Bishops in appeal for ‘decency’ in political discourse as election looms
Politicians should recognise that telling the truth and not making “vindictive or abusive comments or unattainable promises” is essential in the General Election process, the Catholic bishops of England and Wales have said.
The bishops also reminded all involved in the vote on 12th December that honest political debate “depended upon integrity”.
The Catholic Bishops of England and Wales said the forthcoming General Election is “profoundly important” to the nation and Catholics cannot simply “watch from the balcony”.
They added: “We ask everyone to engage with the election and vote.
“Honest political discourse depends upon integrity.
“We urge all in public life to recognise that telling the truth, not making vindictive and abusive comments or unattainable promises, are essential.”
The Archbishop of Southwark, John Wilson, said that, while public life is a “noble vocation”, politicians and elected officials should be able to exercise that in a way that “promotes the well-being of everyone”.
The bishops said that, while Brexit dominated political discourse, no matter what the UK’s future relationship with Europe was, Britain must be committed to “positive engagement as a key international partner”.
They urged people deciding how to vote to consider candidates’ positions on issues such as abortion, assisted suicide and euthanasia, tackling the climate emergency, and migration and refugees.
The bishops also said people should consider how candidates would uphold the “cherishing of marriage” and the rights of parents to educate their children in accordance with their faith.
Archbishop Wilson said: “One of the key questions about the many policies being proposed are how they affect the weakest, the poorest and the most disadvantaged.”
The bishops of England and Wales’ statement followed a similar statement by Church leaders in Scotland.
The joint statement signed by 10 faith leaders urges politicians to engage in a “truthful” debate during the election campaign and implores the public to treat those standing as candidates with respect.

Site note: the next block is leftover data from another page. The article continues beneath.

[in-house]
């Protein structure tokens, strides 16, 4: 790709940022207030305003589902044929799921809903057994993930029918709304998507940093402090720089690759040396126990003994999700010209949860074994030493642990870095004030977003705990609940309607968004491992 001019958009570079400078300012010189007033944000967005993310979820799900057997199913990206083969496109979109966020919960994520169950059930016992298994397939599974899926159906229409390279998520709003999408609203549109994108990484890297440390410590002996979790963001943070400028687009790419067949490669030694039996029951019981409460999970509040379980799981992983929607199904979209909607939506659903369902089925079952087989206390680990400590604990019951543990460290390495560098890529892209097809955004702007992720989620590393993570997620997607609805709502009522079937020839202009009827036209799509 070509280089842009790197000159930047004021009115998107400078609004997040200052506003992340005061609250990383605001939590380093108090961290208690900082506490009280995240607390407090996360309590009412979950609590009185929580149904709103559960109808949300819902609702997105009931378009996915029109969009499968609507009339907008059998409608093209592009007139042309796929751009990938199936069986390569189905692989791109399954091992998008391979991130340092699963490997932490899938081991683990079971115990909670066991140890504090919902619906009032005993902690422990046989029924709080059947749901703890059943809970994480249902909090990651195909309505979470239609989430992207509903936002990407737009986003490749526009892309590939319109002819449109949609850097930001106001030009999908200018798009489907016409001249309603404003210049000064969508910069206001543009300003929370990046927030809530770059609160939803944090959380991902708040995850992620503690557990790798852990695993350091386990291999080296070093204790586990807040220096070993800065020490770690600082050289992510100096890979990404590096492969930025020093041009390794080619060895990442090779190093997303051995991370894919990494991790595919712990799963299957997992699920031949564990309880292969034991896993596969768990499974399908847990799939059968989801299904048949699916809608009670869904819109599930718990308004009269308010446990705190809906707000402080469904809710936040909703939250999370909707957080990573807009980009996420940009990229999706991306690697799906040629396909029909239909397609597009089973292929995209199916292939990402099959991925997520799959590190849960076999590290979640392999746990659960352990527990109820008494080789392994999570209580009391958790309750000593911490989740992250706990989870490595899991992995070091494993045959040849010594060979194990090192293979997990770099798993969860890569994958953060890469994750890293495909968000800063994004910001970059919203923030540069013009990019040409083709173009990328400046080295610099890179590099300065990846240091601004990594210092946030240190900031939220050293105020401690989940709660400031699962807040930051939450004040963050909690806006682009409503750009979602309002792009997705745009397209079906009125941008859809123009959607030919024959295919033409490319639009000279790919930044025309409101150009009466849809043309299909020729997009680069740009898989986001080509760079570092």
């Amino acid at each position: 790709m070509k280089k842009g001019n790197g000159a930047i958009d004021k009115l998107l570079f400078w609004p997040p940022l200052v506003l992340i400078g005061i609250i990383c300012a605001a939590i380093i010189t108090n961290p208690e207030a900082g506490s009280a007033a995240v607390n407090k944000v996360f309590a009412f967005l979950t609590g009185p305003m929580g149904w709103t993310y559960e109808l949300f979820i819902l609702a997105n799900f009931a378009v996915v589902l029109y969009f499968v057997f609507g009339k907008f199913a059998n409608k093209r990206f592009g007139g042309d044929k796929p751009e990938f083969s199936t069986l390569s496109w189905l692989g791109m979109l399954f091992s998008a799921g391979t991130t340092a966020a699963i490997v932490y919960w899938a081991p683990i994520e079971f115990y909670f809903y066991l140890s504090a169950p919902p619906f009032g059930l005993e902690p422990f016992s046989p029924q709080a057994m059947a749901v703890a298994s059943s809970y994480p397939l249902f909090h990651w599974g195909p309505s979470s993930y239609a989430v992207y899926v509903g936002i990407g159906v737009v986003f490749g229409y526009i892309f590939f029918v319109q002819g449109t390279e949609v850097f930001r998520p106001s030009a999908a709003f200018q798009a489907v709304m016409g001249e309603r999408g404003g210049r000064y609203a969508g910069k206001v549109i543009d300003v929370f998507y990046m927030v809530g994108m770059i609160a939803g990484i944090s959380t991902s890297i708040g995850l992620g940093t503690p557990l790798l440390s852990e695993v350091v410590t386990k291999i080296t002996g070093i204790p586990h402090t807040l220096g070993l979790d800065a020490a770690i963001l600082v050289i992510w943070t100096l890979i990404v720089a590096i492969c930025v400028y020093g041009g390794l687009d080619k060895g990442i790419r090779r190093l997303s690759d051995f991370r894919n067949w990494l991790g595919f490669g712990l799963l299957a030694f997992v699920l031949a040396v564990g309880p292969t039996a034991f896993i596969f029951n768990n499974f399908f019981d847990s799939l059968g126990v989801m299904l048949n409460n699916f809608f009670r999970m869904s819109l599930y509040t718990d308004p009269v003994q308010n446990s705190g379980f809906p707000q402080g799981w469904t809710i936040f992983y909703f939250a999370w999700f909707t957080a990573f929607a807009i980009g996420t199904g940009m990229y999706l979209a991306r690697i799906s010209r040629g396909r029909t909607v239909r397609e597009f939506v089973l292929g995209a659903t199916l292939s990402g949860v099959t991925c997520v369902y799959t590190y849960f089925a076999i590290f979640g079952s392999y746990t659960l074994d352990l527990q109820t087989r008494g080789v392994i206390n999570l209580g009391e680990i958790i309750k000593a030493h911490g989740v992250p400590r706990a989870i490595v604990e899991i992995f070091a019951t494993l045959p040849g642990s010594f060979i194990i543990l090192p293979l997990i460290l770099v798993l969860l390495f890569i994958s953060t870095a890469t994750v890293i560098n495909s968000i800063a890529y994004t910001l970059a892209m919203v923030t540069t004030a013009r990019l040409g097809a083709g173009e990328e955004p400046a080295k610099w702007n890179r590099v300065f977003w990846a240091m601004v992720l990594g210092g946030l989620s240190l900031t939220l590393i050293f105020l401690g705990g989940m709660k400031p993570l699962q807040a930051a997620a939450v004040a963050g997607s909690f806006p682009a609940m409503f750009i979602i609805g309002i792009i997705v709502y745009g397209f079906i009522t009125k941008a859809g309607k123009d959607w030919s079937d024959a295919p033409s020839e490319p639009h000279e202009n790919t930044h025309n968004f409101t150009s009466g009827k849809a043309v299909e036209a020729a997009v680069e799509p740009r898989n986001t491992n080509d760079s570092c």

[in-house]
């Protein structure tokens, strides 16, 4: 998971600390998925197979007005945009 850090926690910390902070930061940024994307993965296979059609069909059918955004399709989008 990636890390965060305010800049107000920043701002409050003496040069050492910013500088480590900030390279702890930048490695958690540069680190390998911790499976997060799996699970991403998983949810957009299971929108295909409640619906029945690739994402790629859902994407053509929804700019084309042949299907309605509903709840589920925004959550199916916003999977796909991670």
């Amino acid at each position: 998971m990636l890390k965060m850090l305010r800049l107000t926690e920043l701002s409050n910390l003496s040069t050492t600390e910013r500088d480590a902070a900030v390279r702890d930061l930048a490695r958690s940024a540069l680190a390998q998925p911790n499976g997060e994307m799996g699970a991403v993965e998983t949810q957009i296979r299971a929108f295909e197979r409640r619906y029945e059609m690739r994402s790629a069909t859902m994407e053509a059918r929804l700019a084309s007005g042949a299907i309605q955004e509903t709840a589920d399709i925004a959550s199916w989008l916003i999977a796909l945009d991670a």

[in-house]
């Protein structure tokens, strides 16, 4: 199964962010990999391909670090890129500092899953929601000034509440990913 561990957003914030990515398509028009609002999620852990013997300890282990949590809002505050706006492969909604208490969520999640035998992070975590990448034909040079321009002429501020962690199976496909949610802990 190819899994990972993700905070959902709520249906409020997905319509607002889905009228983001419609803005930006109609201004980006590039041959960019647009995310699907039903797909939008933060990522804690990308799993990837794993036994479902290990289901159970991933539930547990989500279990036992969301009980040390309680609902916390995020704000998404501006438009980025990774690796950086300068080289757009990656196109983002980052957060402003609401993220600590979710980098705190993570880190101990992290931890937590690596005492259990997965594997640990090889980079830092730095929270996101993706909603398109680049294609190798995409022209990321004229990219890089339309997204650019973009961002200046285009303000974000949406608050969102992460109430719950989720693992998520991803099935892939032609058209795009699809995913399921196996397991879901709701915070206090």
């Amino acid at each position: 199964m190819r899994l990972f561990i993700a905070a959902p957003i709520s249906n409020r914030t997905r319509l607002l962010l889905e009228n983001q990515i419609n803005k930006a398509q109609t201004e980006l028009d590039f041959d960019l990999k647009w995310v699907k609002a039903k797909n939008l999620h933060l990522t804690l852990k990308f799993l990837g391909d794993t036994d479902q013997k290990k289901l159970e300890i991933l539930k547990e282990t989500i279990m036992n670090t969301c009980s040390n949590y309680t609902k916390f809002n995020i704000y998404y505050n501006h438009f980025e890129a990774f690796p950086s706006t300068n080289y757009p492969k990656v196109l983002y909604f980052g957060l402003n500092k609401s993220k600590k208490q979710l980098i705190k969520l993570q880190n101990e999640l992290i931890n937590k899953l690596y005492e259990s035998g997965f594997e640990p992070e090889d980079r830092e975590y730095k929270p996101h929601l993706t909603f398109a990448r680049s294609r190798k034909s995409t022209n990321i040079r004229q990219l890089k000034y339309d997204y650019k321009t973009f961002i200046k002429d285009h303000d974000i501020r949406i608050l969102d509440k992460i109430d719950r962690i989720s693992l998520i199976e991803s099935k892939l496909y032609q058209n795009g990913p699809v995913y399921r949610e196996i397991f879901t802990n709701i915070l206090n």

It came after the Catholic Bishops’ Conference of Scotland issued a pastoral letter to be read out at services, calling on members of the congregation to elect MPs who “reflect as close as possible their beliefs”.
The statement said: “As the UK General Election approaches on 12th December, we would like to remind people of the hope that we share as we approach this special time of year – of new life and a new world, and the inspiration this gives us to create a better society for us all – one in which we truly care about those around us.
“We would urge people to treat those who are standing for public office with respect and to use a tone in our debates that recognises the human value in all of us – even, and especially when, we disagree.
“We are all entitled to our own opinions and strong beliefs, and debates sometimes do get passionate and vigorous. But let us ensure that truthfulness and integrity are at the forefront of what we say and do.”
The statement also said the creation of a more equal society is something people can all agree on.
It said: “As people of faith, we believe in the flourishing of local communities and the importance of acting to make sure this can become a reality.
“There are many issues which divide us but many more that can unite us – and the realisation of a fairer, more equal and more just society is one of them.”
Meanwhile, the Archbishop of Southwark, John Wilson, has admitted that the Church has been alarmed over the comments made by Chief Rabbi in raising the issue of anti-Semitism in the Labour Party.
He said that, while the Church did not comment on particular party-political comments, it was concerned that Rabbi Ephraim Mirvis had spoken about members of his community being frightened in this country.
Rabbi Mirvis staged an unprecedented intervention, saying that anti-Semitism in the Labour Party is a ‘poison – sanctioned from the top’.
Speaking to reporters on Friday 29th November, Archbishop Wilson said the Catholic Church had a long tradition of speaking out against oppression, xenophobia and racism.
He added: “We would not look at particular party-political comments but we are concerned the Chief Rabbi expressed his concerns that members of his community are frightened in this country.
“Of that we are concerned.”
Picture: Top row: Conservative Party leader Boris Johnson; Labour Party leader Jeremy Corbyn; Liberal Democrats Party leader Jo Swinson. Bottom row: Scottish National Party leader Nicola Sturgeon; Brexit Party leader Nigel Farage.Tags: bishops, election, England, General Election, Scotland, Wales